Originally published on the Vistage Research Center

Finding a healthy work-life balance remains the Holy Grail. The pressure to succeed often leads to burnout no matter the position in the corporate hierarchy.

That’s why it’s important to strike a balance between professional and personal time, and emphasize the same for your staff. Ongoing success for a CEO depends on being able to unplug from email and the Internet and making the time to relax and recharge. In his influential book “The 7 Habits of Highly Effective People,” Stephen Covey writes, “We must never become too busy sawing to take time to sharpen the saw.”

In reality, small business CEOs are rarely off the clock, even when on vacation. The sense of responsibility, dedication and passion can make it hard to really get away. Ironically, travel is a big part of most CEOs’ lives. A recent Vistage survey of more than 700 small business CEOs shows nearly 95% of them travel for business.  But to be an effective leader, CEOs need to find balance between their professional, personal and community obligations, and that includes making time to recharge by taking some real vacation time.



Generally speaking, good work-life balance can boost productivity and employee engagement, trim staff turnover and recruitment costs, and reduce medical costs and absenteeism. For the devoted CEO, some genuine time off brings the benefits of returning to work with fresh ideas and increased energy. And that’s important when decision-making is a leader’s key responsibility. Decision-making is a marathon, not a sprint. CEOs need time to engage in quiet reflection, to process without interruption and to work through the big decisions.

When CEOs take time off, it also sets a tone in workplace culture that shows their teams it’s OK, and encouraged, to take deserved time off for their mental and physical health. After all, employees work hard at the office so that they have time off the clock to be fully present with their loved ones.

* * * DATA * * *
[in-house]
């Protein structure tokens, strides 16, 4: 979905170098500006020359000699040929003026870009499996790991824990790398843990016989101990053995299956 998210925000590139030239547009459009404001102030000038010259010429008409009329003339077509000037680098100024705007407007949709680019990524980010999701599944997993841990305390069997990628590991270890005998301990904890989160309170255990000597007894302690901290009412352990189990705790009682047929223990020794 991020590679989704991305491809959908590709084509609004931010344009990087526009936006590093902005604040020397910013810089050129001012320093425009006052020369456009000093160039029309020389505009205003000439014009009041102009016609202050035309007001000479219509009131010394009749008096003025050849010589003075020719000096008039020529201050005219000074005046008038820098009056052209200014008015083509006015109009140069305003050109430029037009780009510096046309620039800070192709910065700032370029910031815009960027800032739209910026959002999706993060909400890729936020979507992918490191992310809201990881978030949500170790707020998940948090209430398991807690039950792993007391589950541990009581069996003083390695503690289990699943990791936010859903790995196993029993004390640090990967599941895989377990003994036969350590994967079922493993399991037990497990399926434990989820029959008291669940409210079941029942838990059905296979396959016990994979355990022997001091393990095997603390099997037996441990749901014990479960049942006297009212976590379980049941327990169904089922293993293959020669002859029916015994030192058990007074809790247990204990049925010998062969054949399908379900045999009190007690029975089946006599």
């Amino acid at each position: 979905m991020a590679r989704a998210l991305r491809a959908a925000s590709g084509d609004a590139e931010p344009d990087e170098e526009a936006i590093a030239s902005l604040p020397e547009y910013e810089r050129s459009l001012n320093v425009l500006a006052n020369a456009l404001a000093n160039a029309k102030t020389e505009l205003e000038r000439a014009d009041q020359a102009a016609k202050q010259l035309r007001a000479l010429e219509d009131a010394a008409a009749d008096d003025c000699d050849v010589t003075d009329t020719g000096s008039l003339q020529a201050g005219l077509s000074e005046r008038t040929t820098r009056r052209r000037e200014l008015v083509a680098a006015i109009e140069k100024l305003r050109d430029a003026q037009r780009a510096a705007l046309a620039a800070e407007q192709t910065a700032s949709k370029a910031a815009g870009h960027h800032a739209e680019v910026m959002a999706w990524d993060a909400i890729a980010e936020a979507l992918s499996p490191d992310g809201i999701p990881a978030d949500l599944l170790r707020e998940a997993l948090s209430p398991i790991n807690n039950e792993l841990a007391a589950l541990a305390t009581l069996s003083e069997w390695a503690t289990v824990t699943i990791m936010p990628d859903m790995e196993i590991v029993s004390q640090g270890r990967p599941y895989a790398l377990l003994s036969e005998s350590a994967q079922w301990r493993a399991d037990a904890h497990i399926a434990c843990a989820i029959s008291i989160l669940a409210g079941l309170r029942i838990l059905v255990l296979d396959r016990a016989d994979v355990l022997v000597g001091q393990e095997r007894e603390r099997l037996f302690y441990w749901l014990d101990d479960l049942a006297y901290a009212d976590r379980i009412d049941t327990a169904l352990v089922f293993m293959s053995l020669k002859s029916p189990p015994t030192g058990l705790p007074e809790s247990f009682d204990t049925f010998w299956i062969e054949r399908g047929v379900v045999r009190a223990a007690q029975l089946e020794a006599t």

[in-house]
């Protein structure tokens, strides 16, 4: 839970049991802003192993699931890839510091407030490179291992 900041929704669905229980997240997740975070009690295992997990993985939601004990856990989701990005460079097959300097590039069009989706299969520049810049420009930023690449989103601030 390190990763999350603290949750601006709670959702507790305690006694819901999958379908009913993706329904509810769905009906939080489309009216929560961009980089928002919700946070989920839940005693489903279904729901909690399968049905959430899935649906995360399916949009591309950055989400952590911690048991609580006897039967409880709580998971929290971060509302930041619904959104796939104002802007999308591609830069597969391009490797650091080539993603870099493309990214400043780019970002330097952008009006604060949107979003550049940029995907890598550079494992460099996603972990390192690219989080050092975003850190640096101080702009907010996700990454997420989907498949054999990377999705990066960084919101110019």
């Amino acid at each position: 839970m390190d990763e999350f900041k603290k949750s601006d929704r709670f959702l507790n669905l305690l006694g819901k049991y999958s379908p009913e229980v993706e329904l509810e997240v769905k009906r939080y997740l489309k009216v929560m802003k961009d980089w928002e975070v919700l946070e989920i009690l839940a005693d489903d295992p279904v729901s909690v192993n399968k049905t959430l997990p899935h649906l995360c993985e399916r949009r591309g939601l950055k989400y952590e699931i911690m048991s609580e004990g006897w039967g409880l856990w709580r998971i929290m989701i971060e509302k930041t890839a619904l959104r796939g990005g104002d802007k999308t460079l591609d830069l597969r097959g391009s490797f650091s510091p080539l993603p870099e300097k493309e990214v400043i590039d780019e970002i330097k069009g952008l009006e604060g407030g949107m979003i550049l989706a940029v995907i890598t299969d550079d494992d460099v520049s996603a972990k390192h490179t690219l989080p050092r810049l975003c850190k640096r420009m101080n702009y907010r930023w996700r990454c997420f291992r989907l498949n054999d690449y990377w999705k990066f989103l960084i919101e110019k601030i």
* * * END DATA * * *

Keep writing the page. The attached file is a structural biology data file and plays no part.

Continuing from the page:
Here are three ways CEOs can balance their professional and personal obligations, especially during vacation season:

1. Delegate appropriate tasks – One of the most challenging parts of CEO life is knowing when to delegate. Leaders who don’t delegate often feel overwhelmed and unbalanced, and they find it difficult to take vacation when they cannot briefly let go of duties. By not delegating, they are telling their teams they don’t trust them. Delegation allows a leader to get a much-needed break while also empowering colleagues and giving them a chance to grow in their roles.

2. Maximize travel schedules – Extend those business trips to add more personal or family vacation time. 66% percent of small business CEOs bring family with them when they travel for business and nearly half (49%) extend business trips for personal or family vacations, according to Vistage’s recent survey. And that’s a good thing. Aligning travel for conferences or other business obligations with family trips is a great way to maximize time.



3. Use time away to network – While CEOs don’t want to always be “connected” or working while on vacation, they can still keep their eyes open for possible networking opportunities when out of the office. Our survey found the majority (89%) of small business CEOs do engage in business activities like networking or client meetings while on vacation at least some of the time, with nearly a quarter (23%) reporting they do so every time or almost every time.



Most importantly, effective CEOs reward themselves with time off. Even if a CEO never truly feels off the clock, getting away can open their minds to new perspectives and ideas and ground them in leisure time spent with loved ones.

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